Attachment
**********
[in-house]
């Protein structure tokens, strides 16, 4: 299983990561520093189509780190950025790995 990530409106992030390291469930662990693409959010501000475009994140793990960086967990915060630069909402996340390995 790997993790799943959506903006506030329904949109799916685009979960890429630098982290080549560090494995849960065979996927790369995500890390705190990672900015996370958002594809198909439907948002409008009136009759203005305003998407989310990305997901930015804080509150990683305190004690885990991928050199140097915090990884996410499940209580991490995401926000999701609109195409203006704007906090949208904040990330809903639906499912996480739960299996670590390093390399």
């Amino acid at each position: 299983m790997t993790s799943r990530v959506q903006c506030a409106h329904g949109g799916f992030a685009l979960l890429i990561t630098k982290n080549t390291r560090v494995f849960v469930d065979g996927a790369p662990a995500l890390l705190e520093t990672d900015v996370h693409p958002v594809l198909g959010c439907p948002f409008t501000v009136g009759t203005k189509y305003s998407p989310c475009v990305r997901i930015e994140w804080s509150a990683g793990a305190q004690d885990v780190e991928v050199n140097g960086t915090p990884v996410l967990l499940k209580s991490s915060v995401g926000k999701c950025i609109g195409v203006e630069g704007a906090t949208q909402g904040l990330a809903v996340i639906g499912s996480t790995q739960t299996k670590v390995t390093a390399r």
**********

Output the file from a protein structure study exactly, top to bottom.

[in-house]
């Protein structure tokens, strides 16, 4: 299983990561520093189509780190950025790995 990530409106992030390291469930662990693409959010501000475009994140793990960086967990915060630069909402996340390995 790997993790799943959506903006506030329904949109799916685009979960890429630098982290080549560090494995849960065979996927790369995500890390705190990672900015996370958002594809198909439907948002409008009136009759203005305003998407989310990305997901930015804080509150990683305190004690885990991928050199140097915090990884996410499940209580991490995401926000999701609109195409203006704007906090949208904040990330809903639906499912996480739960299996670590390093390399």
């Amino acid at each position: 299983m790997t993790s799943r990530v959506q903006c506030a409106h329904g949109g799916f992030a685009l979960l890429i990561t630098k982290n080549t390291r560090v494995f849960v469930d065979g996927a790369p662990a995500l890390l705190e520093t990672d900015v996370h693409p958002v594809l198909g959010c439907p948002f409008t501000v009136g009759t203005k189509y305003s998407p989310c475009v990305r997901i930015e994140w804080s509150a990683g793990a305190q004690d885990v780190e991928v050199n140097g960086t915090p990884v996410l967990l499940k209580s991490s915060v995401g926000k999701c950025i609109g195409v203006e630069g704007a906090t949208q909402g904040l990330a809903v996340i639906g499912s996480t790995q739960t299996k670590v390995t390093a390399r």